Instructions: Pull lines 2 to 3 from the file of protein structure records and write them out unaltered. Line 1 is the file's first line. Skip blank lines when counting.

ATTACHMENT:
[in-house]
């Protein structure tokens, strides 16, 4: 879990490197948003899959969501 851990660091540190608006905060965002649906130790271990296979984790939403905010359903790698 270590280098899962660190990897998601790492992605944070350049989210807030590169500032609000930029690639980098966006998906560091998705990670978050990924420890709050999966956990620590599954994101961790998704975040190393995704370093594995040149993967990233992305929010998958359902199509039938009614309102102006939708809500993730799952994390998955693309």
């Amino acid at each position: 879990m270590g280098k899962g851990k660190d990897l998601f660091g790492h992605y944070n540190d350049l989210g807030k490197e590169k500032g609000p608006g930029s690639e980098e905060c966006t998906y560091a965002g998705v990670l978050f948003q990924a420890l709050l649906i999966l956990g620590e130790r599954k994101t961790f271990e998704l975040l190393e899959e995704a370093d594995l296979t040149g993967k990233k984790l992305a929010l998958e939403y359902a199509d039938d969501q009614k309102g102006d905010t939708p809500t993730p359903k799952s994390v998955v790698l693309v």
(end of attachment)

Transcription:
């Protein structure tokens, strides 16, 4: 879990490197948003899959969501 851990660091540190608006905060965002649906130790271990296979984790939403905010359903790698 270590280098899962660190990897998601790492992605944070350049989210807030590169500032609000930029690639980098966006998906560091998705990670978050990924420890709050999966956990620590599954994101961790998704975040190393995704370093594995040149993967990233992305929010998958359902199509039938009614309102102006939708809500993730799952994390998955693309």
């Amino acid at each position: 879990m270590g280098k899962g851990k660190d990897l998601f660091g790492h992605y944070n540190d350049l989210g807030k490197e590169k500032g609000p608006g930029s690639e980098e905060c966006t998906y560091a965002g998705v990670l978050f948003q990924a420890l709050l649906i999966l956990g620590e130790r599954k994101t961790f271990e998704l975040l190393e899959e995704a370093d594995l296979t040149g993967k990233k984790l992305a929010l998958e939403y359902a199509d039938d969501q009614k309102g102006d905010t939708p809500t993730p359903k799952s994390v998955v790698l693309v």